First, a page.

Shining Through



WORDS: Charlie Keaton | IMAGES: David Lauer

During the course of a cadet’s four years at the United States Air Force Academy, he or she experiences roughly 160 hours of applied character and leadership training. In years past, that work took place in as many as 10 different venues, including off-site locations in downtown Colorado Springs. Bringing it all under one roof required volumes of practical functionality. For design firm Skidmore, Owings & Merrill, creating something aesthetically beautiful without compromising the surrounding environment required a thorough understanding of virtually all aspects of academy life—not to mention a meticulous and artful attention to detail. Up, up, and away. 

Tucked away in the rolling foothills of northwest Colorado Springs sits a breathtaking new building on one of the nation’s most architecturally significant campuses. Because of its remote location, and because it doubles as a military installation, most locals will never see it. Many know nothing of it at all. But the Center for Character and Leadership Development (CCLD) at the United States Air Force Academy, unveiled in April, is that rare project with a level of design innovation that lives up to the site’s rich legacy. Fully appreciating the significance of the CCLD, however, requires context. The Academy itself sprang to life in the 1950’s and even then, the Air Force never lacked ambition. Charles Lindbergh was commissioned to fly airplanes into each of the three finalist sites and provide feedback about location, flying conditions, and environmental fit. Cecil B. DeMille designed the uniforms. Dan Kiley handled landscape architecture. Ansel Adams took the photographs. And the design review board boasted a who’s-who of industry icons, including Eero Saarinen, Wallace Harrison, Welton Becket, Pietro Belluschi, and, unofficially. Walt Disney, who had recent experience transforming a massive tract of land into his own majestic, self contained world.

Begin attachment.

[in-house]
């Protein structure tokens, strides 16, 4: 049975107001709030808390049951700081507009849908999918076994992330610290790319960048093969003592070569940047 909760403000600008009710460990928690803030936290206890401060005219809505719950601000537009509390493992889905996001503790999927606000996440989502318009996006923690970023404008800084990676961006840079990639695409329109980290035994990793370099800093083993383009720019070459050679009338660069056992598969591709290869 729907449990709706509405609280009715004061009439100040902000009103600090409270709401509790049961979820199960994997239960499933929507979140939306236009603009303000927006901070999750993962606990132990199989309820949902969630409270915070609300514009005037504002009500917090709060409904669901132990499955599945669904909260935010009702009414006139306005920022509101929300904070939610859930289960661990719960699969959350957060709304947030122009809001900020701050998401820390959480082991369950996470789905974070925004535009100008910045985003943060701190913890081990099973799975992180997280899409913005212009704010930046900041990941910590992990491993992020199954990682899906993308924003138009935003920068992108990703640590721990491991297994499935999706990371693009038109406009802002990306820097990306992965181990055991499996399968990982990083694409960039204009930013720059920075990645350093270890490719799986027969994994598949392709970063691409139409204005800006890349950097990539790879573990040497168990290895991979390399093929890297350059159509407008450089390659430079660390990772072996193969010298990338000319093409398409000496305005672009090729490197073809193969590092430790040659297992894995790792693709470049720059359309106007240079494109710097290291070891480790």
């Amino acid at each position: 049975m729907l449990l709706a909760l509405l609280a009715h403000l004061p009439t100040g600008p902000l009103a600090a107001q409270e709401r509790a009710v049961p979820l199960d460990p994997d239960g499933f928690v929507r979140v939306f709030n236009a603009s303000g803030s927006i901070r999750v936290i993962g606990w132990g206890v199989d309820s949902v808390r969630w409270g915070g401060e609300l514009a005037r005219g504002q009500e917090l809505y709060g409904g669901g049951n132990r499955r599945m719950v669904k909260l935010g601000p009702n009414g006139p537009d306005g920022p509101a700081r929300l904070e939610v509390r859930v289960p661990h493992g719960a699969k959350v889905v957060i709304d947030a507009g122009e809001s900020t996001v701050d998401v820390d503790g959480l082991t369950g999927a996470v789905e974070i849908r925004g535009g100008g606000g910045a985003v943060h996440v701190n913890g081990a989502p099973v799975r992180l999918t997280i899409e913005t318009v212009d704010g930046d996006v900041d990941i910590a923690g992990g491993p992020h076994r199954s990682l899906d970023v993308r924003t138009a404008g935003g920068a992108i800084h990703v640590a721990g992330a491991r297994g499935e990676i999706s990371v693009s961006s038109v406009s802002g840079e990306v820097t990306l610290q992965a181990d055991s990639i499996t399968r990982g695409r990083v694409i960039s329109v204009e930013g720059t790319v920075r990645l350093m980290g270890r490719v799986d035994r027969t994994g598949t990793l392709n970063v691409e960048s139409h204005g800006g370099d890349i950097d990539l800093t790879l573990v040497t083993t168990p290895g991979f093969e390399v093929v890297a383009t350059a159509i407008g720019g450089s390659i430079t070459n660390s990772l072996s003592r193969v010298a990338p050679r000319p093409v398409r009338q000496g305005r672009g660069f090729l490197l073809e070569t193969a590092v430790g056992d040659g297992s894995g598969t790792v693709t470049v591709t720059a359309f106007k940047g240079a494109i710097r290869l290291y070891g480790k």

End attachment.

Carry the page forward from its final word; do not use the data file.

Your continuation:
The Chicago-based office of Skidmore, Owings & Merrill (SOM)-and architect Walter Netsch in particular-were tasked with converting 18,500 acres of raw ranch land into a fully functioning service academy with 170 miles of roads and 600 miles of utilities. What’s more, the timeline was unforgiving. The initial go-ahead came when President Eisenhower signed Public Law 325 in the spring of 1954, authorizing the Academy’s establishment, Design and construction had to be sufficiently complete to accommodate the fist class of cadets in 1958.